2016 - current
Timothy Smith is a London-based artist/filmmaker, creator of multi-award-winning narrative short films such as Attack (2005) and Le Weekend (2007); and more recently, experimental non-narrative films Béton brut (2014) and When we come to it (2015). He obtained his BA(Hons) in Film Production and Animation from Deakin University in Melbourne, Australia (where he was born and raised); and his MA in Art and Media Practice at the University of Westminster, in London. From 2008 – 2016 Timothy worked at the British Film Institute. Initially as the Events Programmer for the BFI London Film Festival from 2008-10, returning to the LFF as Production Supervisor for BFI Live in 2011. Subsequently, he worked for the BFI on a part-time basis, producing cinema events, until he began his research degree in 2016 at the University of the Arts London.
Queering of Memory, Temporality, Subjectivity: Subversive Methods in Audiovisual Practice
This practice-based research attends to queer and feminist understandings of sound, memory, voice, temporality and spectrality, specifically in relation to audiovisual art. Through an analysis of artworks and material practices, I identify a range of subversive strategies implemented by artists intent on amplifying the voices of marginalised communities. These include alternative modes of listening, seeing and feeling that complicate hegemonic notions of history, genre, representation and subjectivity.
The project examines five single-screen, digital artworks that I have created as part of my research, as well as works by seven other artists: John Akomfrah, Clio Barnard, Evan Ifekoya, Mikhail Karikis, Patrick Keiller, Charlotte Prodger and Wu Tsang.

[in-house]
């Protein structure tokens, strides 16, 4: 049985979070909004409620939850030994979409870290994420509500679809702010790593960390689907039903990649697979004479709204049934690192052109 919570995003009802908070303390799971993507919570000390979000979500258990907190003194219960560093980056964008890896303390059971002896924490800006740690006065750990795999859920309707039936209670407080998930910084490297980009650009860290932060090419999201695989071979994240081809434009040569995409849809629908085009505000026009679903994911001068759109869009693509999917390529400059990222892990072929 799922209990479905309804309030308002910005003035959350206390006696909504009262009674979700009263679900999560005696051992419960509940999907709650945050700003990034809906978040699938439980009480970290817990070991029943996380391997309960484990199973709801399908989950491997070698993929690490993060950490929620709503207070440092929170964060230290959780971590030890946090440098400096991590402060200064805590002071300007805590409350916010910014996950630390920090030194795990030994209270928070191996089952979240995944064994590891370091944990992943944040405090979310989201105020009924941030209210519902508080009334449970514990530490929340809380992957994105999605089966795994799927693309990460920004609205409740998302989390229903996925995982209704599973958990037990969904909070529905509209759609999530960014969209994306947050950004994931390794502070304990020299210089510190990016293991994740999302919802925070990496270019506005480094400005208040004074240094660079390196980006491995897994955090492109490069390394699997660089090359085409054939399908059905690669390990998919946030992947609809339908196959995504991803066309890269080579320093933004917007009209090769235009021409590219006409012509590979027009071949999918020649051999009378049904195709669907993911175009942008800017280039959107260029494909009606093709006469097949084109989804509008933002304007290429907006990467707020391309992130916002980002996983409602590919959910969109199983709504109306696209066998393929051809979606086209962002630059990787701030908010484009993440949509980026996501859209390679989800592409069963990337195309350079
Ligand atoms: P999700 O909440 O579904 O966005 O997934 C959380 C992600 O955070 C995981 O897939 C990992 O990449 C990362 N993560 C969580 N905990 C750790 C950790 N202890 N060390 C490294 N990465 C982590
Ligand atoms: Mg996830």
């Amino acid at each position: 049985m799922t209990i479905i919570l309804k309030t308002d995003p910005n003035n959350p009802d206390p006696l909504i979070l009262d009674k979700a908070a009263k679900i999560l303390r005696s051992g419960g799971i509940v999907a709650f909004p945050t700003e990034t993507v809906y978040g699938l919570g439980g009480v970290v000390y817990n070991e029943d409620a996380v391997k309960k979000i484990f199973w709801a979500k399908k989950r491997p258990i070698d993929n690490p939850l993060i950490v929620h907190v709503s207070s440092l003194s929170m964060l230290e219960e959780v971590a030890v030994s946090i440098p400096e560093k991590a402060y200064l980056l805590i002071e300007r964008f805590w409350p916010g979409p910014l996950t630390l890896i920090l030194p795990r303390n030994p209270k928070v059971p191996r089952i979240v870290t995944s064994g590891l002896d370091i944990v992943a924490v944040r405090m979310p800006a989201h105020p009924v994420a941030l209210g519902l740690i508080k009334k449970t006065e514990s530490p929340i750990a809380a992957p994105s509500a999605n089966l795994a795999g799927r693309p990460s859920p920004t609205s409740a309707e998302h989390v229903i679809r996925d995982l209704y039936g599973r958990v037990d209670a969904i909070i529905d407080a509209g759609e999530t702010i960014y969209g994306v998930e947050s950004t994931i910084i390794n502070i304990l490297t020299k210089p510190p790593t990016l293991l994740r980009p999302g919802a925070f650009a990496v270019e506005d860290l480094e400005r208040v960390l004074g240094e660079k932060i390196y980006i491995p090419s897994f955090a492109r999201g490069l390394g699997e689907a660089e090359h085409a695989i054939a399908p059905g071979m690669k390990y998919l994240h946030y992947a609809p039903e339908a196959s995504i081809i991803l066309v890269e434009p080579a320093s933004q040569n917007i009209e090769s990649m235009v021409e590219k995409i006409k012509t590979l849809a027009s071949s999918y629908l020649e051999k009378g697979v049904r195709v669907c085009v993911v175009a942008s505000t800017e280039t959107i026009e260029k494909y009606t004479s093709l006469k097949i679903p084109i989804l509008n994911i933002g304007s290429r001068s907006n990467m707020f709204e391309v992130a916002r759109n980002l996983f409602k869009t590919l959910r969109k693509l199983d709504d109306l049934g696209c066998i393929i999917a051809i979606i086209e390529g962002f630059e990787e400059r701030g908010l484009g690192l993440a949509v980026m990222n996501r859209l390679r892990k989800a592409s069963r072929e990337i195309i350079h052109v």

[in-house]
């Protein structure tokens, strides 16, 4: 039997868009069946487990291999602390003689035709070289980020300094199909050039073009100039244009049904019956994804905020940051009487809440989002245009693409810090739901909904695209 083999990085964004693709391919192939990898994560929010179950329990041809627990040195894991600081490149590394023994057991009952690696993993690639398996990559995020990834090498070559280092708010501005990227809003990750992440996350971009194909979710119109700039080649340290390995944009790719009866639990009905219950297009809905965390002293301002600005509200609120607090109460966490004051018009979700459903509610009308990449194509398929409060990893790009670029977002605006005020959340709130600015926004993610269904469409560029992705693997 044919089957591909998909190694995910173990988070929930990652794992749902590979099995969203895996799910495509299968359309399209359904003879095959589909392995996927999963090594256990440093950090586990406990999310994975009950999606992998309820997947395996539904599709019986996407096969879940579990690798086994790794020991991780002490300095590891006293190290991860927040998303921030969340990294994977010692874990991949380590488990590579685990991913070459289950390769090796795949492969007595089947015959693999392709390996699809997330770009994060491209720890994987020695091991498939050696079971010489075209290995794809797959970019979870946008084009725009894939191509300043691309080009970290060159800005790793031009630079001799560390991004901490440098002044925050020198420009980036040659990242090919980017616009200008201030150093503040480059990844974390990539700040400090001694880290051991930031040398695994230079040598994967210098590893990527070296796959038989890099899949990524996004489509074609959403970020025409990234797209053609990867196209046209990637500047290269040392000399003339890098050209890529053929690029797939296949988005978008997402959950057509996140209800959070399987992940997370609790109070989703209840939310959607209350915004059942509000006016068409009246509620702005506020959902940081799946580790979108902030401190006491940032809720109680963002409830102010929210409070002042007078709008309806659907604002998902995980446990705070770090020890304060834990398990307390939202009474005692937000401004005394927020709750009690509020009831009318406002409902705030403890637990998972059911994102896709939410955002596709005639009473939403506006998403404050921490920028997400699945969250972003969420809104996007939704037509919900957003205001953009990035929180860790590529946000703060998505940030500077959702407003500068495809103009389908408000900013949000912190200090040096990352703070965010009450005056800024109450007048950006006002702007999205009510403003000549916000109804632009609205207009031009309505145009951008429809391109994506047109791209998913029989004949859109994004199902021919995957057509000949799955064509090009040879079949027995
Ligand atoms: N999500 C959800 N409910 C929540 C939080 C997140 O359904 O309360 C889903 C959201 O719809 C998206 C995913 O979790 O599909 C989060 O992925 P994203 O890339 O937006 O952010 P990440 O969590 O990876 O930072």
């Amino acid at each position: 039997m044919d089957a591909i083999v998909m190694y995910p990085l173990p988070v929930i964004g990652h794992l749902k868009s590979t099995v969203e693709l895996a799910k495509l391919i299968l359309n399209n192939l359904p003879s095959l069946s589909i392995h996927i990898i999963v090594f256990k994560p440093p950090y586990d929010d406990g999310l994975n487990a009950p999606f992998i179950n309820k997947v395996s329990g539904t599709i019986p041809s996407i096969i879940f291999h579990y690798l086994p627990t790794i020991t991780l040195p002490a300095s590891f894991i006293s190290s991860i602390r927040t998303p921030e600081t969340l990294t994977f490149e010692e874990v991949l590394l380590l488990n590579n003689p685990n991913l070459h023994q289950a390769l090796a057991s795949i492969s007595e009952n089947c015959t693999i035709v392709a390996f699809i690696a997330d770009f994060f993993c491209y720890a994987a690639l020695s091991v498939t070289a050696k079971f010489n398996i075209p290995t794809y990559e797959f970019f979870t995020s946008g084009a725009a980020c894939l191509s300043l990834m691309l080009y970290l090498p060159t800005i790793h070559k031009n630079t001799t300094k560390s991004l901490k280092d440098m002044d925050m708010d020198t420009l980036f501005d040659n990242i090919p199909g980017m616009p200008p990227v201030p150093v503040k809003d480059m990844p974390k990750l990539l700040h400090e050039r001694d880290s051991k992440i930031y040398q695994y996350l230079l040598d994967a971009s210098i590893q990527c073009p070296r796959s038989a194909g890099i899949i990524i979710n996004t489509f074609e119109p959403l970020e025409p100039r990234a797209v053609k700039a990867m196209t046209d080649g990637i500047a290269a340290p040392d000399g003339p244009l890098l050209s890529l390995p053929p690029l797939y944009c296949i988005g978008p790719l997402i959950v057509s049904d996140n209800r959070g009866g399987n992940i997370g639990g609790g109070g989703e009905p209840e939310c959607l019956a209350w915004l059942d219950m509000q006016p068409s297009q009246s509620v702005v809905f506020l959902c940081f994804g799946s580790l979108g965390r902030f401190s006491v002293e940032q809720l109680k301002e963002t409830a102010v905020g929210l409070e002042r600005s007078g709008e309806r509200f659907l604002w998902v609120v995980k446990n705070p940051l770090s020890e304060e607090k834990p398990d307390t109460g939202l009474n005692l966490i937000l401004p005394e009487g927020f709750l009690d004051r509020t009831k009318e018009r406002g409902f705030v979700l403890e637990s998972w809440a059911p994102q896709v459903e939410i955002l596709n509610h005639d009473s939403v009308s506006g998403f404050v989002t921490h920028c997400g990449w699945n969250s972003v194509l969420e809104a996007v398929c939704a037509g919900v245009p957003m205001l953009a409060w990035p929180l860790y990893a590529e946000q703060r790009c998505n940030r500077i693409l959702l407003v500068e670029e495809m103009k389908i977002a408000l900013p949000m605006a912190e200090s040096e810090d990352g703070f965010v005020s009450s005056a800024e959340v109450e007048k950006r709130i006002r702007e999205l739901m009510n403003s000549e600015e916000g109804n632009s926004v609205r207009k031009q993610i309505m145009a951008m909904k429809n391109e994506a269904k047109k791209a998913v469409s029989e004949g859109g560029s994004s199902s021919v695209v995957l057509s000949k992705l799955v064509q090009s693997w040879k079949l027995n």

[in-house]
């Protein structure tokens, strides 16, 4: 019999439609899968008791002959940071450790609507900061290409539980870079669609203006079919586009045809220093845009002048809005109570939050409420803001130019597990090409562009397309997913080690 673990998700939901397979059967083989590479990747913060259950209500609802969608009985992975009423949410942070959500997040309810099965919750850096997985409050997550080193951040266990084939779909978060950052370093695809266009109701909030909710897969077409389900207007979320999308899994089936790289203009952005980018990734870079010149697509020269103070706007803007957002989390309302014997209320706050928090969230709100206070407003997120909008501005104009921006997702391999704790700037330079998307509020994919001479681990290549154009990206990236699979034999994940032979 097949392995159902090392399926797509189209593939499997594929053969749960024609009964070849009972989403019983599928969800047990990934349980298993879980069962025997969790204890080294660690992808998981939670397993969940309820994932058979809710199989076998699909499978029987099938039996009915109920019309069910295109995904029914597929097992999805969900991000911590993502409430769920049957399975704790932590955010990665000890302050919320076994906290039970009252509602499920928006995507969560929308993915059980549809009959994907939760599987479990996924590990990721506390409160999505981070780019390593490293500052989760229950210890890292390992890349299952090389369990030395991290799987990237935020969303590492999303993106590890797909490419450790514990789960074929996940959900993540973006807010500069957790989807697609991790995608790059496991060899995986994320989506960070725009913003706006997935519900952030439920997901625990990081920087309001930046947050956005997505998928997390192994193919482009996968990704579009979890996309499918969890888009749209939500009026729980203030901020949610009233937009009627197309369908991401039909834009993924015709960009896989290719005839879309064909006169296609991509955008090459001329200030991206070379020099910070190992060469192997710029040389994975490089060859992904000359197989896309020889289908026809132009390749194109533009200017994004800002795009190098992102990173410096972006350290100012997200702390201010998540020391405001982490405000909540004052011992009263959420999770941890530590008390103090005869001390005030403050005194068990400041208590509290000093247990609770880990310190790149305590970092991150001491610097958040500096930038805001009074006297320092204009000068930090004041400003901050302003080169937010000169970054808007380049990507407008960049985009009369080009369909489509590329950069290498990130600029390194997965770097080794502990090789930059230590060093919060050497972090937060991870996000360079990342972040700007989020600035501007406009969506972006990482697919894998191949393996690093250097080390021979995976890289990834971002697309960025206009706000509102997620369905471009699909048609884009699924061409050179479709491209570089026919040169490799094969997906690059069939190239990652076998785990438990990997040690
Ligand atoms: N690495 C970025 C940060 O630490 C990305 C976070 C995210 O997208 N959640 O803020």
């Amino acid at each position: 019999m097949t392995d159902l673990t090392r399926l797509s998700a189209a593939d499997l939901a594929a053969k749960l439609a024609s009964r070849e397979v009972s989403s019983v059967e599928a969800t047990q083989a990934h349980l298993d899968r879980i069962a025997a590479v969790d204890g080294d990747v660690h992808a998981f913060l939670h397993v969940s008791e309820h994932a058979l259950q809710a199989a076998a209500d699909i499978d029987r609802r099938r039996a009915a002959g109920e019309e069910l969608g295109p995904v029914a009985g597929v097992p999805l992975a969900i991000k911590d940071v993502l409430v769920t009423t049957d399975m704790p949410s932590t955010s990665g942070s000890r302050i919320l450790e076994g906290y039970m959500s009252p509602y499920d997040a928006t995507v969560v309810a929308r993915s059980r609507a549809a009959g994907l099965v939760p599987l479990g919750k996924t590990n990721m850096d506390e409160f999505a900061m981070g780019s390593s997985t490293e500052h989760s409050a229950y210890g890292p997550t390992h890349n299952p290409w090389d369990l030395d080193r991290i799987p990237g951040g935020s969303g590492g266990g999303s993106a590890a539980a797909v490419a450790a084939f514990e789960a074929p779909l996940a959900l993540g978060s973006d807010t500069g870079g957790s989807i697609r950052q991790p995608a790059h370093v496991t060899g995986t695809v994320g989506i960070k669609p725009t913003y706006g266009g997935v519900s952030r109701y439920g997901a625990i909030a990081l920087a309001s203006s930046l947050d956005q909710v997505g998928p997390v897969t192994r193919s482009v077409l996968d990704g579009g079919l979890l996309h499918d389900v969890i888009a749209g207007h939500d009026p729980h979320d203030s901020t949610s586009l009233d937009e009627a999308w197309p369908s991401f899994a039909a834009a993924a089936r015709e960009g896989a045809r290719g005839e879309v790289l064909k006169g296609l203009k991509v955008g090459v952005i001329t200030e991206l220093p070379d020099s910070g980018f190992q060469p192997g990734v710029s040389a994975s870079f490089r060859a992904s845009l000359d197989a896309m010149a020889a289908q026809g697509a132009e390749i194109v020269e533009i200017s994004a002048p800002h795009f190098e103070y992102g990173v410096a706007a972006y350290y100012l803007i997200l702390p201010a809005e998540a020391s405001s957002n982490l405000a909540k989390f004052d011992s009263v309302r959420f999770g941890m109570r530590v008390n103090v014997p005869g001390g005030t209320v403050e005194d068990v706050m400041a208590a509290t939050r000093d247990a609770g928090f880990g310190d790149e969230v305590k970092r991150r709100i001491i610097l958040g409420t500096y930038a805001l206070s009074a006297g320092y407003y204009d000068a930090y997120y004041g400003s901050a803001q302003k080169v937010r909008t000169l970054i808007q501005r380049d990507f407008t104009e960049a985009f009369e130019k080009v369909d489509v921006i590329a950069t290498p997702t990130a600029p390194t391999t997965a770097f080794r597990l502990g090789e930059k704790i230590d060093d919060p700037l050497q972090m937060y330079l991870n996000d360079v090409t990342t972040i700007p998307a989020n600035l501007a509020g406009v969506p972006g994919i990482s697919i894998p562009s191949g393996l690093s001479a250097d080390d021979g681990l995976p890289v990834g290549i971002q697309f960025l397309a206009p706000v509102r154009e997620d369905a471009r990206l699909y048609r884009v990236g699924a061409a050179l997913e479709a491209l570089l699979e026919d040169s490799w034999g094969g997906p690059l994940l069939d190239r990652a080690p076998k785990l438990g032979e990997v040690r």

In relation to my analyses of the artworks, a number of theoretical concepts are developed: Queering of Memory draws primarily on queer and feminist theories of spectrality, temporality and voice (Gordon: 1997; Dinshaw: 1999; Cavarero: 2005; Freccero: 2006; Love: 2007; Blanco and Peeren: 2013). Haptic Aurality builds on established theories of cinematic embodiment (Sobchack: 1992, 2004; Marks: 2000, 2002, Barker: 2009), by attending specifically to sound (Voegelin: 2010; Leimbacher: 2017) and breath (Quinlivan: 2012, 2015). Diffractive Listening is inspired by theories of diffraction (Haraway: 1991, 1997; Barad: 2007, 2010, 2014) which are reconfigured with a much-needed aural sensibility (Lipari: 2014; Goh: 2017). Finally, the disruptive and transformative potential of Interference is considered through the metaphor of the wave (Rodgers: 2010, 2016) and the power of collective action (Butler: 2015; Davis: 2016; LaBelle: 2018).
The structural framework of this thesis is comprised of different configurations of time and subjectivity. A journey that encompasses a vast array of temporalities: from the deep time of geological landscapes and their mythological narratives; the embodied present in all its haptic sensuality; the recent ‘historical’ past; then forwards and outwards towards the future, with all its multiplicitous possibilities.